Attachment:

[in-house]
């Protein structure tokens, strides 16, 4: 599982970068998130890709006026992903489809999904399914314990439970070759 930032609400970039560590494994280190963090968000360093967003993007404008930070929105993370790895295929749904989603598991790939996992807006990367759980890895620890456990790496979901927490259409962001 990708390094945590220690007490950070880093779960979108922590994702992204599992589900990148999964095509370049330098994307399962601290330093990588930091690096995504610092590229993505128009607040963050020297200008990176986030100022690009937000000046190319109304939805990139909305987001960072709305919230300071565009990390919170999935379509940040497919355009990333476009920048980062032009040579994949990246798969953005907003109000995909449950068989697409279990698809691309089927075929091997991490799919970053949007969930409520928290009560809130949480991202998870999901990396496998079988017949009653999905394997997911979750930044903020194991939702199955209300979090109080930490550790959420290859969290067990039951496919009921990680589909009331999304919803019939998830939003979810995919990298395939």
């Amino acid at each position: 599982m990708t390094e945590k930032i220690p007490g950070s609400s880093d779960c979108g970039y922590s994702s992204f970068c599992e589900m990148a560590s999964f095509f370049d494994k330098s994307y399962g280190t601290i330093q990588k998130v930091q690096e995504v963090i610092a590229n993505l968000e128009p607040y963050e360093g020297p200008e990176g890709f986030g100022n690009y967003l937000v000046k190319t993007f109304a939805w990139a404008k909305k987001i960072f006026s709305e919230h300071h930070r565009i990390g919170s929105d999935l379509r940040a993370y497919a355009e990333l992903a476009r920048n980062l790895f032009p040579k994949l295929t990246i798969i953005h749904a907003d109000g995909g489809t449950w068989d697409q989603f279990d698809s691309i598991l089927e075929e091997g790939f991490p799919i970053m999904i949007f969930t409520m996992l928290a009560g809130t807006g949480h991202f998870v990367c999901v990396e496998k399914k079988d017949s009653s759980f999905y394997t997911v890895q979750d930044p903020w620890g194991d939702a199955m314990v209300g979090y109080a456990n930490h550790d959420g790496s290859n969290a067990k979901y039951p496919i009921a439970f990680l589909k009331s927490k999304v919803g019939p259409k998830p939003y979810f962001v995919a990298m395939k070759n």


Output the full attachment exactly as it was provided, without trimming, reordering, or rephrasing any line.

[in-house]
């Protein structure tokens, strides 16, 4: 599982970068998130890709006026992903489809999904399914314990439970070759 930032609400970039560590494994280190963090968000360093967003993007404008930070929105993370790895295929749904989603598991790939996992807006990367759980890895620890456990790496979901927490259409962001 990708390094945590220690007490950070880093779960979108922590994702992204599992589900990148999964095509370049330098994307399962601290330093990588930091690096995504610092590229993505128009607040963050020297200008990176986030100022690009937000000046190319109304939805990139909305987001960072709305919230300071565009990390919170999935379509940040497919355009990333476009920048980062032009040579994949990246798969953005907003109000995909449950068989697409279990698809691309089927075929091997991490799919970053949007969930409520928290009560809130949480991202998870999901990396496998079988017949009653999905394997997911979750930044903020194991939702199955209300979090109080930490550790959420290859969290067990039951496919009921990680589909009331999304919803019939998830939003979810995919990298395939």
């Amino acid at each position: 599982m990708t390094e945590k930032i220690p007490g950070s609400s880093d779960c979108g970039y922590s994702s992204f970068c599992e589900m990148a560590s999964f095509f370049d494994k330098s994307y399962g280190t601290i330093q990588k998130v930091q690096e995504v963090i610092a590229n993505l968000e128009p607040y963050e360093g020297p200008e990176g890709f986030g100022n690009y967003l937000v000046k190319t993007f109304a939805w990139a404008k909305k987001i960072f006026s709305e919230h300071h930070r565009i990390g919170s929105d999935l379509r940040a993370y497919a355009e990333l992903a476009r920048n980062l790895f032009p040579k994949l295929t990246i798969i953005h749904a907003d109000g995909g489809t449950w068989d697409q989603f279990d698809s691309i598991l089927e075929e091997g790939f991490p799919i970053m999904i949007f969930t409520m996992l928290a009560g809130t807006g949480h991202f998870v990367c999901v990396e496998k399914k079988d017949s009653s759980f999905y394997t997911v890895q979750d930044p903020w620890g194991d939702a199955m314990v209300g979090y109080a456990n930490h550790d959420g790496s290859n969290a067990k979901y039951p496919i009921a439970f990680l589909k009331s927490k999304v919803g019939p259409k998830p939003y979810f962001v995919a990298m395939k070759n």